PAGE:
“I feel like I’ve been raped,” said the man on the table next to me. He wasn’t talking about an uninvited sexual experience. He wasn’t talking about someone robbing him of any physical control. He wasn’t even talking about someone exposing him in an emotional sense. He was talking to a friend about his business partner setting up a rival company.
Of course, he probably felt betrayed, hurt, even humiliated, but can we really compare his experience with the vicious theft of someone’s personal space, body and choice?
Anyone who has experienced this trauma, in whatever way, may feel a similar sense of initial compassion when reading the statement, which quickly turns to something of a shock combined with anger once understanding the context. How can a word that describes such a horrific experience be casually compared to a potential loss of business?
In the UK, one in five women and one in 20 men have been raped or sexually assaulted, and one in six children have been sexually abused, according to the Rape Crisis. Using the word rape in a blasé sense, rather than treating it as the serious crime that it is, undermines a hugely traumatic experience.
I doubt the man at the table next to me meant to do this. I doubt he gave a second thought to the word he’d used, the impact it would have on those around him, and the message it conveyed about his character.
Arguably, I shouldn’t have been eavesdropping on someone’s private conversation, but after discussing the scenario with just a handful of people, it quickly became clear that this nonchalant use of the word rape was not a one-off, especially in workplaces.
Last year, 63,136 rape cases were reported by the police, the highest ever, with most likely hundreds of thousands left unreported for various reasons – from fear and embarrassment, to the heartbreaking fact that only one in 100 reported cases resulted in a charge.
While the lack of conversation around these staggering statistics may be seen as a reason to why people perhaps aren’t aware of the seriousness of nonchalantly using the term, rape isn’t the only word still being employed in an inappropriately casual capacity.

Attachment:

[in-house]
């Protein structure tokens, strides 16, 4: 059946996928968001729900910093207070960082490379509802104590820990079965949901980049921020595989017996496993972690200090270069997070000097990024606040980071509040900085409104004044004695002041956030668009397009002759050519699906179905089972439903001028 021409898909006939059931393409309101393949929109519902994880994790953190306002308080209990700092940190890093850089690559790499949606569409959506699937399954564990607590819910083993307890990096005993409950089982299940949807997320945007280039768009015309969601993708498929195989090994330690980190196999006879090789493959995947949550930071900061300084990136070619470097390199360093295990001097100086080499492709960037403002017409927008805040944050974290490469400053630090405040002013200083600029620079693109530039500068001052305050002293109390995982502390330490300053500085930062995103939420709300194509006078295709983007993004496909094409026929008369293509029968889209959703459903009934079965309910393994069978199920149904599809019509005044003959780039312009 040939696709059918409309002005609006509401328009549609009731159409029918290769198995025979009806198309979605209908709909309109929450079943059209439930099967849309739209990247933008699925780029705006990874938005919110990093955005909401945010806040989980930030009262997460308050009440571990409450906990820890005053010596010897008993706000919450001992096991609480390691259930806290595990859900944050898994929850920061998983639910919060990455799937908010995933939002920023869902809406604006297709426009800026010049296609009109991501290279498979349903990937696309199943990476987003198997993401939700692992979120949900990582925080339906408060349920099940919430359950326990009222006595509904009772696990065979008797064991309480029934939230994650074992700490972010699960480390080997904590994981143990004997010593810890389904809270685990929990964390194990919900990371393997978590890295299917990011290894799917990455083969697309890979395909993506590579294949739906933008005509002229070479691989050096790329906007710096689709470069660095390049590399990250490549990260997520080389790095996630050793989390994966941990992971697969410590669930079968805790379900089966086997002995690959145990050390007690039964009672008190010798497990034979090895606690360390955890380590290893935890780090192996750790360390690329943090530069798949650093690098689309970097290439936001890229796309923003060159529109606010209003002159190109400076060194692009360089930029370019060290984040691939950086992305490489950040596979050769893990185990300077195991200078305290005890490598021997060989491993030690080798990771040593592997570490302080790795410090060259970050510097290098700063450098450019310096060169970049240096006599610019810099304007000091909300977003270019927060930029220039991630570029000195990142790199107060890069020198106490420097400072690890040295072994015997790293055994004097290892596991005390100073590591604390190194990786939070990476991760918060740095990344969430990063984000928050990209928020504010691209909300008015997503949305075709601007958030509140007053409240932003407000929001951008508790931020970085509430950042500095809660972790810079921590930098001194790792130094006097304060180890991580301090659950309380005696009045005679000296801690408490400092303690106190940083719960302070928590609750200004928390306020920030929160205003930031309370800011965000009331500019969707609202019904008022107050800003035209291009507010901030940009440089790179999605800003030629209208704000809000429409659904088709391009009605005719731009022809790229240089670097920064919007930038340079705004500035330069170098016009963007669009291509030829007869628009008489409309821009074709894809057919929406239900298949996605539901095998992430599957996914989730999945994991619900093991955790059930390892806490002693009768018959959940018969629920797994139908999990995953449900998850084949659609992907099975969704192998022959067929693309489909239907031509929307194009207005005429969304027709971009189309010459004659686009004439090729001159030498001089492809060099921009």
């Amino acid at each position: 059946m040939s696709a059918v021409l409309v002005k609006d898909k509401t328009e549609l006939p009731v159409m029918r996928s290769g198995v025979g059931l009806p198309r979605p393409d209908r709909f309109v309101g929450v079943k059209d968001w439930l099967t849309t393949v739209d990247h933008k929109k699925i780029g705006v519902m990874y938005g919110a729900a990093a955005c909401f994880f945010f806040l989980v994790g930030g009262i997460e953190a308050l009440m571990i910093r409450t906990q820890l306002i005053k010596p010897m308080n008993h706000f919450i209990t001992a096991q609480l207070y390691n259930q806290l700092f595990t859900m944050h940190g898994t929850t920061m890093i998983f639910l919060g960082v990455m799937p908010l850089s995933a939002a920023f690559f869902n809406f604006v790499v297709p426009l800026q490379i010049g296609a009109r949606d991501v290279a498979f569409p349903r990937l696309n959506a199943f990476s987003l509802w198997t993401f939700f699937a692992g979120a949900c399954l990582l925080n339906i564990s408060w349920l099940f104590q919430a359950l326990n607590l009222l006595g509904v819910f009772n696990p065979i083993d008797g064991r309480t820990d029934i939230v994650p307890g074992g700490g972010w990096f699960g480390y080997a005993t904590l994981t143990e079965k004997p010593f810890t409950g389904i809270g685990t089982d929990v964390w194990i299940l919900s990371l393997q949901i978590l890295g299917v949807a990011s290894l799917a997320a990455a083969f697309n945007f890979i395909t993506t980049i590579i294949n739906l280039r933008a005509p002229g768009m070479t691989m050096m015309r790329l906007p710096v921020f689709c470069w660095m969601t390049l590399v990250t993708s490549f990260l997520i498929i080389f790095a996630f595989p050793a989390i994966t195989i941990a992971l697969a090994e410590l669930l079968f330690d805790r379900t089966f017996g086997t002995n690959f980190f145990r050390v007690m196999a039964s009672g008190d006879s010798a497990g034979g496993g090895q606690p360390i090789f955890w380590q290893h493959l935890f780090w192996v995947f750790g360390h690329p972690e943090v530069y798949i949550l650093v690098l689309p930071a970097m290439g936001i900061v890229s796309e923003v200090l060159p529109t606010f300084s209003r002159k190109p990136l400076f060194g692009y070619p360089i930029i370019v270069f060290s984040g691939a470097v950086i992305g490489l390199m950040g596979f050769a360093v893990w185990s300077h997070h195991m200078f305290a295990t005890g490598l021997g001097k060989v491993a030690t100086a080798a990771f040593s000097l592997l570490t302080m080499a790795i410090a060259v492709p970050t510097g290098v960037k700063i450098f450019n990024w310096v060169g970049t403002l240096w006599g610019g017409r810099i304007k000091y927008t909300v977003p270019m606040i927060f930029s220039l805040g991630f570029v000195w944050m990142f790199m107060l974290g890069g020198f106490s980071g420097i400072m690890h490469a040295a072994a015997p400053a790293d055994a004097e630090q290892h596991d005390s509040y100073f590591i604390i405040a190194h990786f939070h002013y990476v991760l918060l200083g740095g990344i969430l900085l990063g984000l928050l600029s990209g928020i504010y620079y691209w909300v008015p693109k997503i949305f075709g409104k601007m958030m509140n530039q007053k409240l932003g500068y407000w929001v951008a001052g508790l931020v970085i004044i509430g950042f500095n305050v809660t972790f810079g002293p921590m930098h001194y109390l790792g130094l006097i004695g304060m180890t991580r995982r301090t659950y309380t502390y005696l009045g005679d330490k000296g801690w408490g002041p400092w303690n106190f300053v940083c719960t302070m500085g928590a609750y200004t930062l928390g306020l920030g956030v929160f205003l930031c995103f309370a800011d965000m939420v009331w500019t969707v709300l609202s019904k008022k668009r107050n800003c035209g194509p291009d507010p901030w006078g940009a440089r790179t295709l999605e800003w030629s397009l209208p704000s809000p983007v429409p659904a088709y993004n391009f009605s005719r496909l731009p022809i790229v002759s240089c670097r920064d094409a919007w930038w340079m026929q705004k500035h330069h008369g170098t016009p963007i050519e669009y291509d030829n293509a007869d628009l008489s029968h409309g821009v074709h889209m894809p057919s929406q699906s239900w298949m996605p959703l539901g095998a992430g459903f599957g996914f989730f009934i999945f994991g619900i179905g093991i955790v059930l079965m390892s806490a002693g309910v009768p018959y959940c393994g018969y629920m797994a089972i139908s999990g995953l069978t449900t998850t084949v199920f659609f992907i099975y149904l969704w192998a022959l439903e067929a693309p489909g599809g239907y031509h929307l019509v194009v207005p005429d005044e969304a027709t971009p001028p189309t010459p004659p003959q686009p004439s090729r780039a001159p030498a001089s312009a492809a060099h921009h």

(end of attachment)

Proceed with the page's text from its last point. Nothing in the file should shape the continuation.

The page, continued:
A week after overhearing “I feel like I’ve been raped”, I heard another shocking simile, along the lines of “imagine something really scary, like a Black man in a dark alleyway” – this time from the spiritual leader at a luxury detox retreat.
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This dangerous racial connotation can’t be excused. Yet, when challenged by a member of the group, the man leading the retreat insisted that there was no racialized motive behind using a Black man as an example of a frightening figure. I have argued that he changes the description all the time, using everything from someone with pink hair to different ethnicities. Call me skeptical on this point.
There’s always a motive behind our words, whether we’re willing to admit it or not. And clearly, even Black Lives Matter, a huge global movement, wasn’t enough to emphasize this to some. It was n’t then surprising that numerous people struggled to connect with the retreat leader’s preachings of peace, love and non-judgment, as the tone had already been set by his racist simile.
We’re all guilty of putting our foot in our mouth at some point. All of us have said things we wish we could take back, or even used words that felt acceptable at the time and now fill us with remorse when remembering them – but certain words and phrases go above an innocent misjudgement, and using them will convey a sense of who someone is that can even overshadow the actions they may follow up with.
Ignorance is certainly not bliss, and you may come across as an insensitive bigot, whether you truly are or not, depending on the words you use. Choose them carefully.
George Holan is chief editor at Plainsmen Post and has articles published in many notable publications in the last decade.